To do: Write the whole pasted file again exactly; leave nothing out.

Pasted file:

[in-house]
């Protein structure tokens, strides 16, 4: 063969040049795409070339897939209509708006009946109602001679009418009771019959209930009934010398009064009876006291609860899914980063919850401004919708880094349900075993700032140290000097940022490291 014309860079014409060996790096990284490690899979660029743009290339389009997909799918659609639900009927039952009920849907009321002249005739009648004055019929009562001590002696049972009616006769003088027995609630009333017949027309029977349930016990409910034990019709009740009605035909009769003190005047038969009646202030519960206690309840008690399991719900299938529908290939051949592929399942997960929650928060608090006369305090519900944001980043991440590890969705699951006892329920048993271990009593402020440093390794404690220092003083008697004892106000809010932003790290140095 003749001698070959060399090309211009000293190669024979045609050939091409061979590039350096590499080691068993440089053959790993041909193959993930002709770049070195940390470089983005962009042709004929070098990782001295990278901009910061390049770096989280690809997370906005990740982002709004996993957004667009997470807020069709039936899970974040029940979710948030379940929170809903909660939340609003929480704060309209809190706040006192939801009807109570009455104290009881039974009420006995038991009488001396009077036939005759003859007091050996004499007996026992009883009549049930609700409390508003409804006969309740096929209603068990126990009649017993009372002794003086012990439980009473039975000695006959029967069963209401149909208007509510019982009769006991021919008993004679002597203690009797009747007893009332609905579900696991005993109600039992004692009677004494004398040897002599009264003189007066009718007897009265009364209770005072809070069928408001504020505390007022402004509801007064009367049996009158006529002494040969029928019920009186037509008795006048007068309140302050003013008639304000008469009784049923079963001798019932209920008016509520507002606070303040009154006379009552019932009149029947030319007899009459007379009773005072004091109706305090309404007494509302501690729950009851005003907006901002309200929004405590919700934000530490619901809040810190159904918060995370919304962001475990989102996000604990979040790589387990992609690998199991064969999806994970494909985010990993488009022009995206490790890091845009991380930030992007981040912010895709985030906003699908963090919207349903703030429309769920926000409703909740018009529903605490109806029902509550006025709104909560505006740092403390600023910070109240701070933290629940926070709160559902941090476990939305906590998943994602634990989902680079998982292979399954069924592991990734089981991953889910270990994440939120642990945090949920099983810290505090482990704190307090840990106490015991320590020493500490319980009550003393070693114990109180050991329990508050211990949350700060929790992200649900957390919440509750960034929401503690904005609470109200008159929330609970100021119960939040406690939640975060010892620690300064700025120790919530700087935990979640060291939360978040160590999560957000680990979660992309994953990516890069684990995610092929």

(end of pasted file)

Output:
[in-house]
């Protein structure tokens, strides 16, 4: 063969040049795409070339897939209509708006009946109602001679009418009771019959209930009934010398009064009876006291609860899914980063919850401004919708880094349900075993700032140290000097940022490291 014309860079014409060996790096990284490690899979660029743009290339389009997909799918659609639900009927039952009920849907009321002249005739009648004055019929009562001590002696049972009616006769003088027995609630009333017949027309029977349930016990409910034990019709009740009605035909009769003190005047038969009646202030519960206690309840008690399991719900299938529908290939051949592929399942997960929650928060608090006369305090519900944001980043991440590890969705699951006892329920048993271990009593402020440093390794404690220092003083008697004892106000809010932003790290140095 003749001698070959060399090309211009000293190669024979045609050939091409061979590039350096590499080691068993440089053959790993041909193959993930002709770049070195940390470089983005962009042709004929070098990782001295990278901009910061390049770096989280690809997370906005990740982002709004996993957004667009997470807020069709039936899970974040029940979710948030379940929170809903909660939340609003929480704060309209809190706040006192939801009807109570009455104290009881039974009420006995038991009488001396009077036939005759003859007091050996004499007996026992009883009549049930609700409390508003409804006969309740096929209603068990126990009649017993009372002794003086012990439980009473039975000695006959029967069963209401149909208007509510019982009769006991021919008993004679002597203690009797009747007893009332609905579900696991005993109600039992004692009677004494004398040897002599009264003189007066009718007897009265009364209770005072809070069928408001504020505390007022402004509801007064009367049996009158006529002494040969029928019920009186037509008795006048007068309140302050003013008639304000008469009784049923079963001798019932209920008016509520507002606070303040009154006379009552019932009149029947030319007899009459007379009773005072004091109706305090309404007494509302501690729950009851005003907006901002309200929004405590919700934000530490619901809040810190159904918060995370919304962001475990989102996000604990979040790589387990992609690998199991064969999806994970494909985010990993488009022009995206490790890091845009991380930030992007981040912010895709985030906003699908963090919207349903703030429309769920926000409703909740018009529903605490109806029902509550006025709104909560505006740092403390600023910070109240701070933290629940926070709160559902941090476990939305906590998943994602634990989902680079998982292979399954069924592991990734089981991953889910270990994440939120642990945090949920099983810290505090482990704190307090840990106490015991320590020493500490319980009550003393070693114990109180050991329990508050211990949350700060929790992200649900957390919440509750960034929401503690904005609470109200008159929330609970100021119960939040406690939640975060010892620690300064700025120790919530700087935990979640060291939360978040160590999560957000680990979660992309994953990516890069684990995610092929």